FTC's Majoras Joins P&G as General Counsel
Will Work on Global Antitrust and Litigation Practice
BATAVIA, Ohio (AdAge.com) -- Procter & Gamble Co. has landed a major addition to its legal team: Federal Trade Commission Chairman Deborah Platt Majoras.
Ms. Majoras will join P&G June 1 as VP-general counsel, its No. 2 slot in the department, a P&G spokeswoman said. Ms. Majoras will report to Stephen W. Jemison, who is set to take over as P&G's chief legal officer on the same date. He's replacing James J. Johnson, who P&G announced earlier this month will retire.
"Her primary responsibilities will be for the company's global antitrust and litigation practice areas," the P&G spokeswoman said of Ms. Majoras.
Successor to Jemison?
But P&G declined to comment on speculation in TheDeal.com, where the move was first reported, that Ms. Majoras will be in line to succeed Mr. Jemison, 56, upon his own retirement in a few years. "It's probably too early to discuss any plans like that," the spokeswoman said. "Deborah has a terrific track record in public and private practice," she said.
Under Ms. Majoras, the FTC ruled on P&G's $57 billion acquisition of Gillette Co. in 2005, the company's biggest takeover ever. The approval required P&G to divest oral-care brands Rembrandt and Crest SpinBrush and deodorant brands Right Guard, Soft and Dri and Dry Idea. But Ms. Majoras recused herself from the matter because her husband, John, works for the law firm Jones Day, which was involved in the case.
Also under Ms. Majoras, the FTC turned down a request by the advocacy group Commercial Alert to investigate the word-of-mouth marketing industry, including P&G's Tremor program for teens, for alleged deceptive marketing practices.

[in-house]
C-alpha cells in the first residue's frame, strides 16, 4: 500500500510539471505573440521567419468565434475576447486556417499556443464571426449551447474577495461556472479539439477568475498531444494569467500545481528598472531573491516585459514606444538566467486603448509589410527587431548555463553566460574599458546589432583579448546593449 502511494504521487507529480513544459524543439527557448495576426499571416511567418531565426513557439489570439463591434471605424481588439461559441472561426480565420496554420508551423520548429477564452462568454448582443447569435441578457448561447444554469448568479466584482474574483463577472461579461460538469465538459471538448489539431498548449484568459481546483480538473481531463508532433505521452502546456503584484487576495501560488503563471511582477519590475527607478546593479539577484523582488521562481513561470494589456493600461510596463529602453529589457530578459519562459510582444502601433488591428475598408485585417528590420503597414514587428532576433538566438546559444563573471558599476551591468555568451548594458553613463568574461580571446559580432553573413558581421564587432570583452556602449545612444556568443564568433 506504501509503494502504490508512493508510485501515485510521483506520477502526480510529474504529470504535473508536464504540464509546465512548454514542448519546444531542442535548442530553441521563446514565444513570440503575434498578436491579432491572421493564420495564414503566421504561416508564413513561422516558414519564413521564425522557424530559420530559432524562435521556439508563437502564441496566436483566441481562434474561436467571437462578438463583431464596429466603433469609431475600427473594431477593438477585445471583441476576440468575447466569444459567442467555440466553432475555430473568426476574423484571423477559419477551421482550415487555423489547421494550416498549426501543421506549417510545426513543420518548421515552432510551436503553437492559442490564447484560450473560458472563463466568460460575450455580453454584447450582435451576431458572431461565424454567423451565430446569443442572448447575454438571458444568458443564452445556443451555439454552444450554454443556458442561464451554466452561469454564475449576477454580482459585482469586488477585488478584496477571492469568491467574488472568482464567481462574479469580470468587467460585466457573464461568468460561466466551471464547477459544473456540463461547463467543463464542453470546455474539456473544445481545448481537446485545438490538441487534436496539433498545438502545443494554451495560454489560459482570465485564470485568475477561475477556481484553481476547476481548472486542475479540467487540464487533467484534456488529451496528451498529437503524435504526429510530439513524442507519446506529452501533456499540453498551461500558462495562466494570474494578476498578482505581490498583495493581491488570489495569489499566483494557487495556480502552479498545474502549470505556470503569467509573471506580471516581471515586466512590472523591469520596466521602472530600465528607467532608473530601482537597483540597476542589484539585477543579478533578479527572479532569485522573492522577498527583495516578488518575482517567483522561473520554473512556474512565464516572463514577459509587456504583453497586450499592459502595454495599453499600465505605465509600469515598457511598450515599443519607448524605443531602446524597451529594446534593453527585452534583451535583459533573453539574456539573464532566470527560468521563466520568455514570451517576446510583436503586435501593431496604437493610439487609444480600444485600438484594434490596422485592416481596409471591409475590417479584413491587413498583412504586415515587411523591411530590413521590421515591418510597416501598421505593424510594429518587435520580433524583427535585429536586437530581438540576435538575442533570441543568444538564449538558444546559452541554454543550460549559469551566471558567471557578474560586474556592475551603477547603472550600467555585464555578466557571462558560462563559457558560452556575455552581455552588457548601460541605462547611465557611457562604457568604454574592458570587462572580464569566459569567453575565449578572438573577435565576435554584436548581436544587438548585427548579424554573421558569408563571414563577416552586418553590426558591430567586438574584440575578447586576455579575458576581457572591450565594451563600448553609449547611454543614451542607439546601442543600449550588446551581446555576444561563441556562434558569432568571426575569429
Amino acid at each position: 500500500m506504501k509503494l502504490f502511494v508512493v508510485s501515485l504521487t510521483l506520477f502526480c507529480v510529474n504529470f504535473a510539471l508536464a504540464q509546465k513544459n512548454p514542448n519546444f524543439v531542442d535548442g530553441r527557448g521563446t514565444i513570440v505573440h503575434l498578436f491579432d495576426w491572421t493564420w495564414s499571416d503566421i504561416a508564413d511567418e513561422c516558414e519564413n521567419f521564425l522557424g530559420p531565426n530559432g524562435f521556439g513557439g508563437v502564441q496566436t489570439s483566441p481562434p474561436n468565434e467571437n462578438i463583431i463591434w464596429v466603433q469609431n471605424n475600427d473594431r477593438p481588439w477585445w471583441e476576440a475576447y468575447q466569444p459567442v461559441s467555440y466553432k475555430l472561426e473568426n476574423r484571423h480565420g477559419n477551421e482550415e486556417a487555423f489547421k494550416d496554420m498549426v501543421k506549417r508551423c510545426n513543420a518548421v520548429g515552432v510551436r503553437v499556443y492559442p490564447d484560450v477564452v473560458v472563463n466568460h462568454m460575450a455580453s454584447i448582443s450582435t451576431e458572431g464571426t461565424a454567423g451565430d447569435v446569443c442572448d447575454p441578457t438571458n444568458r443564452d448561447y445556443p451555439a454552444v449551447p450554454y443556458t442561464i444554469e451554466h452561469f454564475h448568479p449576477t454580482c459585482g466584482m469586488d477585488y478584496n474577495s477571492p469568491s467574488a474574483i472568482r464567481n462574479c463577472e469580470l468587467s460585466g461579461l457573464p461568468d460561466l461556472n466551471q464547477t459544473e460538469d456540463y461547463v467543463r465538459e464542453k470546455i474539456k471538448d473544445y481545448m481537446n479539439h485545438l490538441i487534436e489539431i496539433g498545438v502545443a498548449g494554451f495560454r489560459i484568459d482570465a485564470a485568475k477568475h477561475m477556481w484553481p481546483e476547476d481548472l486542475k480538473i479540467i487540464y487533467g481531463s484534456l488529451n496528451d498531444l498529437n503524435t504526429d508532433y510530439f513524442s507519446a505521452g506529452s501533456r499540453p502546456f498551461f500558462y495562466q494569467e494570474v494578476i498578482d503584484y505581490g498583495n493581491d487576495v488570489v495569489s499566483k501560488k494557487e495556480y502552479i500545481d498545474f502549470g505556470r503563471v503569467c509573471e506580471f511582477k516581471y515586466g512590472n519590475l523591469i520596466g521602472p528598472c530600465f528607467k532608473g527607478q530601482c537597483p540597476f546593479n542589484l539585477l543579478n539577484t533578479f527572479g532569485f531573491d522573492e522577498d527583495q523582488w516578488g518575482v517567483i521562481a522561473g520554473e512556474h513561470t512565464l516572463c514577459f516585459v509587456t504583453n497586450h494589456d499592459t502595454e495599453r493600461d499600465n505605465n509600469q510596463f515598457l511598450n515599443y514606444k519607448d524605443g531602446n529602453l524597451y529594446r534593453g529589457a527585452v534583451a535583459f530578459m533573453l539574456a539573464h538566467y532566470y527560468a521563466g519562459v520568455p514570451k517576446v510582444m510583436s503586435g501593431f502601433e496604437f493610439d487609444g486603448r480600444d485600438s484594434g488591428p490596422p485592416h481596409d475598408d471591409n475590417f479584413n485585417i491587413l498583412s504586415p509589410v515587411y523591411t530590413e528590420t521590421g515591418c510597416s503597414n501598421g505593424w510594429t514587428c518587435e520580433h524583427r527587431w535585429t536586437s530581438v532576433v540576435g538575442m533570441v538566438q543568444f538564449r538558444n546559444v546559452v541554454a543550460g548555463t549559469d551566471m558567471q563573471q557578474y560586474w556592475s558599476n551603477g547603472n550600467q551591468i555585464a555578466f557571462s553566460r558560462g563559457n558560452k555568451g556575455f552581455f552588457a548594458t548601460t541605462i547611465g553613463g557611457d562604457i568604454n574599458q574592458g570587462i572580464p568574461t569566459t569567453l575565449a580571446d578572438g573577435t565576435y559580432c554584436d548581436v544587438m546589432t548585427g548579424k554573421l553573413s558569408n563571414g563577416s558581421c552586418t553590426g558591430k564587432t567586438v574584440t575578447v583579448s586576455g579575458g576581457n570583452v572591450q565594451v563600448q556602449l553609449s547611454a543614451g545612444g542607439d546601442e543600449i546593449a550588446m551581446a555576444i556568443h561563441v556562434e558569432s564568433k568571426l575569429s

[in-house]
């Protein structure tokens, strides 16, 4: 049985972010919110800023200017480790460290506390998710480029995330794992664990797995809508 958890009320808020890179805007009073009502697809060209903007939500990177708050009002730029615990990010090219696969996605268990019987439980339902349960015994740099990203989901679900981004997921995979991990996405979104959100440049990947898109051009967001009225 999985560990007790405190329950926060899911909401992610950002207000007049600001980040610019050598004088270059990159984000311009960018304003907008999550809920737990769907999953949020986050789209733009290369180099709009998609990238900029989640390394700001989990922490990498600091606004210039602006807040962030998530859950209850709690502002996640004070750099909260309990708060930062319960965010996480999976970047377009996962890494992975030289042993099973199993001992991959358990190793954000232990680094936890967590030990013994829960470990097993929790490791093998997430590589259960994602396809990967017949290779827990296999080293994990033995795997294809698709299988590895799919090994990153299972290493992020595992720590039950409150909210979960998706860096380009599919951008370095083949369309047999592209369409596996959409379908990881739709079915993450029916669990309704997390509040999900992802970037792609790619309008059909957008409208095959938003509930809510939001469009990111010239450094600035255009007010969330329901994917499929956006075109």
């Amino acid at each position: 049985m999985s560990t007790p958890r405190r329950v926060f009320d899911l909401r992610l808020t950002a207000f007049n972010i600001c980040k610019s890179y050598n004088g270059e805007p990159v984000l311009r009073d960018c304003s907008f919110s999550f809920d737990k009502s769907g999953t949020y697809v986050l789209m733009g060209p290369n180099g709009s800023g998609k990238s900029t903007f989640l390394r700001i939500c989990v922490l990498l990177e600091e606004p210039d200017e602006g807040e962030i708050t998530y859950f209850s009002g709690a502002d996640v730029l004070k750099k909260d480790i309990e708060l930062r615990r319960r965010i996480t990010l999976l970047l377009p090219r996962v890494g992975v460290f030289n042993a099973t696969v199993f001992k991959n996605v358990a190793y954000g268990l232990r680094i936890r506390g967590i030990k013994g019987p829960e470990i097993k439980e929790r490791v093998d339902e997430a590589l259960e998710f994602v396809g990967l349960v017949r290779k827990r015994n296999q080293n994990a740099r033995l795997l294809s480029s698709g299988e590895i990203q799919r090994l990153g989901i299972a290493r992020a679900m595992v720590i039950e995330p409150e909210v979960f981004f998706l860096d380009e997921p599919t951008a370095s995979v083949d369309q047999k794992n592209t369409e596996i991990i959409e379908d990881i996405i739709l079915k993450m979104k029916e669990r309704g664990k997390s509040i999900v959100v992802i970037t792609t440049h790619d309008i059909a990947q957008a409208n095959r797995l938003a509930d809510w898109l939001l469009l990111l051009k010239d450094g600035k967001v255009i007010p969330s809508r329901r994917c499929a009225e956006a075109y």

But the staff opinion did say that in cases where marketers use "sponsored consumers" to spread messages, "it would appear the relationship between the marketer and the consumer would be deceptive unless the relationship were clear from the context." P&G has said members of its Tremor teen and Vocalpoint mom marketing panels aren't paid, though they do receive free samples, coupons and in some cases opportunities to participate in focus groups for money.
Ms. Majoras' tenure at the FTC has come amid growing worry about identity theft and privacy. Two consumer groups, upset that the FTC approved Google's $3.1 billion acquisition of DoubleClick without imposing limits, have questioned whether Ms. Majoras should have voted on the pact.
Ms. Majoras' husband's law firm represented Google in Europe on the deal. Jones Day has said its role was related only to European Union approval of the deal and that Mr. Majoras had no role in lobbying and didn't benefit financially from Google's use of the firm.
The consumer groups have filed Freedom of Information requests asking about contacts between Jones Day and the FTC. An FTC spokeswoman denied today that Ms. Majoras' departure had anything to do with the Google matter. Ms. Majoras' term was set to expire in September.
The FTC in a statement called Ms. Majoras a "tough enforcer and a vigorous proponent of empowering consumers with facts about marketplace risks and frauds and the benefits of a competitive marketplace."
In a statement, Sen. Herb Kohl (D-Wisc.) called Ms. Majoras' leadership of the FTC and commitment to protecting competition and consumers "highly commendable."
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Contributing: Ira Teinowitz